Which reports indicate how traffic arrived at a website?
What is your definition of traffic source? How do you attribute a visit to a marketing efforts and promotional measures? This will be different from business to business and also on geography.
In certain Southeast Asian countries, Facebook is considered to be the Internet. Is traffic from Facebook indicating of your Ads performance, network effect, or simply the norm?
There is no one size fits all approach to tracking the source of traffic and how your users found you.
We will explore a few common ways of exploring traffic sources as they reach your website.
From where did my visitors come from? Where are they located?
How does web analytics software, such as Google Analytics or Wide Angle Analytics, know where your visitors are coming from?
When a user visits your website and loads a tracker, their browser will make a request to the server. The server, thanks to the Internet protocol, will be able to read the IP address where the request came from.
In most cases, the IP address of a consumer originates from their Internet Service Provider (ISP), and varies over time. You can't use the IP address to determine exact location, as in address and street number. But what you can do, is assess a reasonably accurate approximation. Often down to a city level.
Reversing such an IP address to a geographical location is achieved using specialized, frequently updated databases, such as MaxMind.
If you are a global, Internet business or a large brand, it is likely you are going to see traffic from all over the world. A local business, with local advertising and customer base, is likely to have a much smaller cluster of visitors.
Click on the map to drill to a country view. To preserve privacy, and not overpromise on accuracy, we do not report lower than region/province level.
What question can map view answer?
Plenty! Here are a few examples.
- Did the billboard we booked next to a highway have an impact?
- Did the targeted ad campaign reach the intended audience?
- Are we a victim of Ad fraud?
- Is our brand gaining awareness in places we do not do marketing? Why?
- Is our website facing clickjacking attempts?
Experiment with map view and filters on our live demo. No account needed!
Where did visitors find us on the Internet?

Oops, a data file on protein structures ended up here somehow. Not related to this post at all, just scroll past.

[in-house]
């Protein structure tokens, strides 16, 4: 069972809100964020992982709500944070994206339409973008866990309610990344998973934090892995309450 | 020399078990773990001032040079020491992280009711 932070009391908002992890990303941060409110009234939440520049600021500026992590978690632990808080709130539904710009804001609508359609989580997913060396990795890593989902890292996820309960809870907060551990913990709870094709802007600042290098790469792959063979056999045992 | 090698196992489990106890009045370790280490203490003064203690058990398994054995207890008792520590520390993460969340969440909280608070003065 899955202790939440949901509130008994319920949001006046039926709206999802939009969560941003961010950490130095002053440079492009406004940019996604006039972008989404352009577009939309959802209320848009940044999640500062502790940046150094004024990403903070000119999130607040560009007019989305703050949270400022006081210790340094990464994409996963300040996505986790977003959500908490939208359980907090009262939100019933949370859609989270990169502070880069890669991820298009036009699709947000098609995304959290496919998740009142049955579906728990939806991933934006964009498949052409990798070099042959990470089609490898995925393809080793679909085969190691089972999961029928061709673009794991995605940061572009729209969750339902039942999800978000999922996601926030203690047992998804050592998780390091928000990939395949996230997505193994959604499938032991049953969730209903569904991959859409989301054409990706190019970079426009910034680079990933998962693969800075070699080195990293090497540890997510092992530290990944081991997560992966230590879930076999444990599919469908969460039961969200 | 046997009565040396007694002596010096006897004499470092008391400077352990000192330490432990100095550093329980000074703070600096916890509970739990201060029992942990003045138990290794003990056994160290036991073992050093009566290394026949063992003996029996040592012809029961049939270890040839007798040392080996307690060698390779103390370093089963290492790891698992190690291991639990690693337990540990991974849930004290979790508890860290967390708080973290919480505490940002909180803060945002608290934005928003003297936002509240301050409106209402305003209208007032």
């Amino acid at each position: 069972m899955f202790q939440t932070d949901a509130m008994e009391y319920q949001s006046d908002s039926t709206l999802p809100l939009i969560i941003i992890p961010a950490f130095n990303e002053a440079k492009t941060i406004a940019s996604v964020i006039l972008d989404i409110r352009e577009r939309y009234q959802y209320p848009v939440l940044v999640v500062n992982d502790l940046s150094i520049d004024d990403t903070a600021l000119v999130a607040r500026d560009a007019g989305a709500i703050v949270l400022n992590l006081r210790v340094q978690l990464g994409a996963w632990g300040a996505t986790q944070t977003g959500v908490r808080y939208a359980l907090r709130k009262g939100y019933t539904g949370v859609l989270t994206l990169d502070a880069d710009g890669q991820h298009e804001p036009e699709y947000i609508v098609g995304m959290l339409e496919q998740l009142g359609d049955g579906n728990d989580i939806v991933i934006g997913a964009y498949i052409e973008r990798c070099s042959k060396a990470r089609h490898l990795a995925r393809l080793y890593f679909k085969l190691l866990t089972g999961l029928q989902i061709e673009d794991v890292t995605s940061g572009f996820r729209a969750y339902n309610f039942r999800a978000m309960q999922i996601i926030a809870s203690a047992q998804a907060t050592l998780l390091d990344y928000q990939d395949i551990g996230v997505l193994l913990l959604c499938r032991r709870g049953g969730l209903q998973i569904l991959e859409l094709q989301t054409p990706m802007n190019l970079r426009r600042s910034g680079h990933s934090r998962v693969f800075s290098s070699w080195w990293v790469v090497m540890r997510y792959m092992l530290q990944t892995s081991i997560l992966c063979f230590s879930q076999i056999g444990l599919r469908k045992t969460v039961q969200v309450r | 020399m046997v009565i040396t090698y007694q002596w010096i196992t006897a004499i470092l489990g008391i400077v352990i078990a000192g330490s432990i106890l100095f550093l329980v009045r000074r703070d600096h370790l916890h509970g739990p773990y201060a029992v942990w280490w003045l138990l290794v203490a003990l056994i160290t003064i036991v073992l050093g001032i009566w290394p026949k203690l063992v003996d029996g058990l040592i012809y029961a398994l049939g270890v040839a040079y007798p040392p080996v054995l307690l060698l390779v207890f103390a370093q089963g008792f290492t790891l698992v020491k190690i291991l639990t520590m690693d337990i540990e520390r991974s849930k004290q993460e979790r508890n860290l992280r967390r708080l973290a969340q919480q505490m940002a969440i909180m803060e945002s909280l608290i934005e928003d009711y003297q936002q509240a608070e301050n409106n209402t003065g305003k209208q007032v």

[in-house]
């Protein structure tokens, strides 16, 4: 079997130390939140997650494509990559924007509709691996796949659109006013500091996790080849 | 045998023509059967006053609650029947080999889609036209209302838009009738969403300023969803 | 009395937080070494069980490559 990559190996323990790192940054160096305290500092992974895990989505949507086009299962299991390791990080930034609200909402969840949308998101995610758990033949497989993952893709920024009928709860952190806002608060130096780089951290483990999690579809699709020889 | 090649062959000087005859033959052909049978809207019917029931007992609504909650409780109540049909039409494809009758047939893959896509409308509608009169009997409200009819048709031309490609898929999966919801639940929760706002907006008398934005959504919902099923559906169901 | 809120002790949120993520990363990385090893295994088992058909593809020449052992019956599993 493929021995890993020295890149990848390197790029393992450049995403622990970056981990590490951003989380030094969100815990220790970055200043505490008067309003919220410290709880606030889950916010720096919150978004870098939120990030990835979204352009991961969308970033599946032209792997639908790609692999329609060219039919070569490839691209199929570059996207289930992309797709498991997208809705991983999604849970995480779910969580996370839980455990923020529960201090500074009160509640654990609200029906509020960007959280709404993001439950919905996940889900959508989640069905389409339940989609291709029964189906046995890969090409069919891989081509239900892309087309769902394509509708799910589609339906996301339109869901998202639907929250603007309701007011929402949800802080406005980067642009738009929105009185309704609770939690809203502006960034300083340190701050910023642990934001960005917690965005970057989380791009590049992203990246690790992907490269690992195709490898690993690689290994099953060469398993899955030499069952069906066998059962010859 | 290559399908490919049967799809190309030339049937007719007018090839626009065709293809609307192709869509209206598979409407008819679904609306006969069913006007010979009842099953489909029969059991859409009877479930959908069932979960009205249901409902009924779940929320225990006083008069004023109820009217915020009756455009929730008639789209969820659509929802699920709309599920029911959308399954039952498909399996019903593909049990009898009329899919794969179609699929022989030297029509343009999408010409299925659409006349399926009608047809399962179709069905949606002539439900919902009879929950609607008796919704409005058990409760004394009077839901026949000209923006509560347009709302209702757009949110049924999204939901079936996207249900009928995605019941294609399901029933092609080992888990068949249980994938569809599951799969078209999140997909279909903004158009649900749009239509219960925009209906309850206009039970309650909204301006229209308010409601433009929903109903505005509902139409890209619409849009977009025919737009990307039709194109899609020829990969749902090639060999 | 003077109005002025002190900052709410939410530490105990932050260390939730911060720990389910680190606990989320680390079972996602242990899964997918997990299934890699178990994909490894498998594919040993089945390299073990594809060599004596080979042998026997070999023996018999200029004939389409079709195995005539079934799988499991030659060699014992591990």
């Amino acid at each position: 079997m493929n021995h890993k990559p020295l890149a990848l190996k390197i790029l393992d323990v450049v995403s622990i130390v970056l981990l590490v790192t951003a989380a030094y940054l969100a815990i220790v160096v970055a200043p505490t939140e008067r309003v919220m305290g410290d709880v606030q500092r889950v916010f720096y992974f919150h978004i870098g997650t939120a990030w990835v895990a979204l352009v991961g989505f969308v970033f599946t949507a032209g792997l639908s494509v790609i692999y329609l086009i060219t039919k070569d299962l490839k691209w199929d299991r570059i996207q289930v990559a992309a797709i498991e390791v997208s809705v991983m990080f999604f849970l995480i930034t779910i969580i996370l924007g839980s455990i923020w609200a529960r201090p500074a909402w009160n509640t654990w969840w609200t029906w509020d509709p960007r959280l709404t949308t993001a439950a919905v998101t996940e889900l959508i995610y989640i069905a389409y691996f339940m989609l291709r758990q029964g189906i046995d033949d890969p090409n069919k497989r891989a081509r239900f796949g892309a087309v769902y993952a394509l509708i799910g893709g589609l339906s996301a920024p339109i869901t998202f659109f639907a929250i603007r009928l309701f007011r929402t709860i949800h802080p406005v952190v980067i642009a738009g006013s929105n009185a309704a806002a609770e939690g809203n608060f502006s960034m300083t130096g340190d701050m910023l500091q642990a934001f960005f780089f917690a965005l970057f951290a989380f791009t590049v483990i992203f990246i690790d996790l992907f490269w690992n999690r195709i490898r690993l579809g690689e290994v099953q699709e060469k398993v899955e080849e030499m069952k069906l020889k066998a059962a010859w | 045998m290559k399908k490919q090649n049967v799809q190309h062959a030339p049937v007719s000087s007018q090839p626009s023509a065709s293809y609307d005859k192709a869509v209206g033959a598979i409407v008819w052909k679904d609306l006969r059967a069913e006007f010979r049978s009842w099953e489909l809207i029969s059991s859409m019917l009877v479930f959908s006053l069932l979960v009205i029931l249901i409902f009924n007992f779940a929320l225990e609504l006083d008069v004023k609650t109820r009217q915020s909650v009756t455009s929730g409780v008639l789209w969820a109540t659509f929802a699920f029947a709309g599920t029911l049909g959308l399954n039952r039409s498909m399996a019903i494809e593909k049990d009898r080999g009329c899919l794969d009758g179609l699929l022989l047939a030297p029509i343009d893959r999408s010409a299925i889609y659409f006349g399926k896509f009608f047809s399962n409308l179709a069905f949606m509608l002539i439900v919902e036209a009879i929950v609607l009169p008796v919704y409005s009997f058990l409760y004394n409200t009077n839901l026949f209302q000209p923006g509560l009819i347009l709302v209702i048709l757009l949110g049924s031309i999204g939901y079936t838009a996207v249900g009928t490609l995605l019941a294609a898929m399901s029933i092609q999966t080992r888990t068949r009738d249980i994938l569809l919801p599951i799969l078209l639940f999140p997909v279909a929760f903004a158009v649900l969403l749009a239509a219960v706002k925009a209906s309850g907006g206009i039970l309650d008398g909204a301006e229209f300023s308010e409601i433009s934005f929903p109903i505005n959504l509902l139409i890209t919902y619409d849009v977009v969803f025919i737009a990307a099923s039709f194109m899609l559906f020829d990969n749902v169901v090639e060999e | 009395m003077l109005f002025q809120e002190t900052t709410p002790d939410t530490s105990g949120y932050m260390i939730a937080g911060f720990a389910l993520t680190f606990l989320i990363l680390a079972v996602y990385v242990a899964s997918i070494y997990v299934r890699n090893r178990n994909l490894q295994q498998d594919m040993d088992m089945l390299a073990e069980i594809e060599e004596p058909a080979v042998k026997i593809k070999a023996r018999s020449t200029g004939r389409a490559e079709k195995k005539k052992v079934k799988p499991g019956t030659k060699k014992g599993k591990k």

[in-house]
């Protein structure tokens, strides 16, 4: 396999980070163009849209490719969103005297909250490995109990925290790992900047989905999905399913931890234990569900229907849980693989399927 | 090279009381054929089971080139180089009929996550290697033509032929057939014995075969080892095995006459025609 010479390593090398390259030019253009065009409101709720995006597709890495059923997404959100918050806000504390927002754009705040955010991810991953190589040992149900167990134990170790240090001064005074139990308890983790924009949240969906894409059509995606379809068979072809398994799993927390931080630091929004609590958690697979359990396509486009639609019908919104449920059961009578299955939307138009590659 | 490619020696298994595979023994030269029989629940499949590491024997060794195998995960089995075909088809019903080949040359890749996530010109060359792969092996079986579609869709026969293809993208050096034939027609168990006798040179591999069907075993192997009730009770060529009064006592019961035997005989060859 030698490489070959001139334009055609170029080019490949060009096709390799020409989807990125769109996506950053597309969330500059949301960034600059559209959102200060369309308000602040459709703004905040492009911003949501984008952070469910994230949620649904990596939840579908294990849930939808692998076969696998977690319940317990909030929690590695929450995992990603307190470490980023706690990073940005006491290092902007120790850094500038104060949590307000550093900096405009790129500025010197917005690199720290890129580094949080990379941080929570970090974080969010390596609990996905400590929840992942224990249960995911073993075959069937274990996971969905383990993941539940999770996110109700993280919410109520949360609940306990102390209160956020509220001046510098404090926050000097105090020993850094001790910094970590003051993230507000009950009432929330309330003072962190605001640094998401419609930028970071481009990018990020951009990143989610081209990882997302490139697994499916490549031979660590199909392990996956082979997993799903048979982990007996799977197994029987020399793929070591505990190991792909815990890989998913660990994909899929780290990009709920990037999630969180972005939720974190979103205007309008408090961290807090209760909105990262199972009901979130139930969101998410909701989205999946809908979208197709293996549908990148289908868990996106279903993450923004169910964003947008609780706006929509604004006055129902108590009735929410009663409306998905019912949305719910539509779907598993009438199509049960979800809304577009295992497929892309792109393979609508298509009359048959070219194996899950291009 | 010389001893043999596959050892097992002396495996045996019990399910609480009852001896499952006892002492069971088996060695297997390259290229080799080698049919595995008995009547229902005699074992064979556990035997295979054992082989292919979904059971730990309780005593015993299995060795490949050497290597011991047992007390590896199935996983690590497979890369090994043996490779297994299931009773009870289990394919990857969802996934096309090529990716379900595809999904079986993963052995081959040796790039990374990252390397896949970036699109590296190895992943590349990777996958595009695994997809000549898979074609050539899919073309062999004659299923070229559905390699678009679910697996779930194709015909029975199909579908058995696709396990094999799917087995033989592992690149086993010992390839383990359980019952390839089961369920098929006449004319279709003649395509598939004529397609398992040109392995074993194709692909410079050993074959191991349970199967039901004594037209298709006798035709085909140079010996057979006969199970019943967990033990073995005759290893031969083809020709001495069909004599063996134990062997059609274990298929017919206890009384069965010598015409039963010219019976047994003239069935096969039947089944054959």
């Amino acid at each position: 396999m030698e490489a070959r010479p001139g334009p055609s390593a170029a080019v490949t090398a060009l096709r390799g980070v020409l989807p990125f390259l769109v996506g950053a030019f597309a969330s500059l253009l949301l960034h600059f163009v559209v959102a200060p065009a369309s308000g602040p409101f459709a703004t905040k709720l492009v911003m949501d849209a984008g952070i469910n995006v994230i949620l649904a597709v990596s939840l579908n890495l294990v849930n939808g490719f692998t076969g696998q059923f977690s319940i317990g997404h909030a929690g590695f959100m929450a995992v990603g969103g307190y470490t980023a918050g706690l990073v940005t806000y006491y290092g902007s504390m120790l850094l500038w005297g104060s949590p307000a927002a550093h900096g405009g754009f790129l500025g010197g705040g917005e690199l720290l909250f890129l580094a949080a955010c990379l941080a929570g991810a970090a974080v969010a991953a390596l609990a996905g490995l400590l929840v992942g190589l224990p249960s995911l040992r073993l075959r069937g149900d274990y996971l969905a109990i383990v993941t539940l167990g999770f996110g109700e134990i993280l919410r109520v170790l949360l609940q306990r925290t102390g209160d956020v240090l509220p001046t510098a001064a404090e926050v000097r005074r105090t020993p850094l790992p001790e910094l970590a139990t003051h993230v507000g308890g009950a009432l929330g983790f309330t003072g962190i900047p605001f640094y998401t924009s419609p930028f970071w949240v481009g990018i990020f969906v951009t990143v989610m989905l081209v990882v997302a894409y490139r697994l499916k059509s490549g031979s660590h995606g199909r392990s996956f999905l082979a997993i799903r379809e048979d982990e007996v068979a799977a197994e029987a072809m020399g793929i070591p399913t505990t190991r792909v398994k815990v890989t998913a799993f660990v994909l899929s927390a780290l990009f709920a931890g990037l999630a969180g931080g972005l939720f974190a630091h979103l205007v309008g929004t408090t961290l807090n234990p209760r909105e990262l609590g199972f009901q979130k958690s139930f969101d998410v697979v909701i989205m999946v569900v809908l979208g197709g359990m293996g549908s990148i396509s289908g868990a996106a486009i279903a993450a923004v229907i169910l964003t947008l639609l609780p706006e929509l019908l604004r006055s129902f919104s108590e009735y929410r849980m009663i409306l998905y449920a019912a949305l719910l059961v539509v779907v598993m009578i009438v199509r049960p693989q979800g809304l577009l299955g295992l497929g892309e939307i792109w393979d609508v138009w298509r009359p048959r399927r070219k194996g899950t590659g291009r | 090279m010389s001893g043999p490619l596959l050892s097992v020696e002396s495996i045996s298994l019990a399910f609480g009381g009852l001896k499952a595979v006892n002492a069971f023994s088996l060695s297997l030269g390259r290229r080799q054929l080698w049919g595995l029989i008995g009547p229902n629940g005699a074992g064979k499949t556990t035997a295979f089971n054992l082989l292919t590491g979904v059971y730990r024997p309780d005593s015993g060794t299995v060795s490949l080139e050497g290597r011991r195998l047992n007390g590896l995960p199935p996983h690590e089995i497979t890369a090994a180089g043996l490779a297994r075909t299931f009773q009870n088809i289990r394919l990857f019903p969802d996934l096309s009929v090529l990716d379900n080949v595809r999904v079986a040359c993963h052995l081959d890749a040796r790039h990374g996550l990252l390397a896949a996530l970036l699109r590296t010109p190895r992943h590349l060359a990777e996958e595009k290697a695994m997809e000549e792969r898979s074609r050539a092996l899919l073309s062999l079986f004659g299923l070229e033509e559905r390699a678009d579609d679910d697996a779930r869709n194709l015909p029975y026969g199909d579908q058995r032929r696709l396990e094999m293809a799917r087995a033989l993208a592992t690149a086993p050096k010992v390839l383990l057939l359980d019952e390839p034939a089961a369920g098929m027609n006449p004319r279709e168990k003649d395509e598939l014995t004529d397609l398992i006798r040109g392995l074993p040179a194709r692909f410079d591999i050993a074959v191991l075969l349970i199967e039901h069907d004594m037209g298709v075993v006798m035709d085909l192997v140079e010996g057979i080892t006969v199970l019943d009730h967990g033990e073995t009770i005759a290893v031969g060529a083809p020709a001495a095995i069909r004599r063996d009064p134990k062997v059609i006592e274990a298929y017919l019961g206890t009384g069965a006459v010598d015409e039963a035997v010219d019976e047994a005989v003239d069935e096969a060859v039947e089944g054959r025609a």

There are two established ways to track the source of traffic. That's the:
- HTTP Referrer, and
- tracking parameters
Wide Angle supports both, and can easily show you where the traffic came from. In the past, we dived deeper into these subjects, so if you would like to learn when to use which approach, or how to make these reliable, do check these articles:
Here is super condensed summary for busy readers.
- HTTP Referrer requires discipline and consistency with sharing links, which is not always possible and various platforms, such as Twitter and Facebook, will have their rules in place.
- Referrer information is easily lost if share HTTP (not secure) link to a secure (HTTPS) website.
- The original referrer will be hidden in case of link shorteners.
- It is not ideal, but can work in the right conditions.
- No extra effort. It is part of how browsers work.
- Mostly reliable.
- Pass though URL shorteners without loss of information.
- Require link building skills and sharing the right link in the right place.
- Can make your links look ugly.
With that settled, you can dive into Views Dashboard and view the Source and Referrer. The Source table is, as the name suggests, a source of your traffic. In this generic view, we conflate the
utm_source. Whether it is campaign source or referral partners, this will easily uncover where the visits came from.
Explore Wide Angle's flexible filters to slice and dice the information to meet your business needs.
So far, we discussed website traffic and visits in general. But you can do more. With the Pages Dashboard, you can see not only the source of the traffic, but also the inbound entry pages.
This can further demystify how your visitors share the content from the website. For example, seeing a significant amount of traffic landing a specific blog article, could be an indication of prime interest of the audience segment.
There are multiple avenues of inbound traffic. Beyond the web, there is also email, podcasts and offline sources. These can be tracked via a combination of tracking links, URL shorteners and QR codes. With the information being surfaced on the previously mentioned reports.
Another interesting and fairly unique data point is the search traffic. With the growing trend of keeping information private, it will be difficult to tie specific visits to search terms. We keep exploring opportunities to create a meaningful, privacy-friendly approach to combining data from Google Search Console with our reporting dashboards.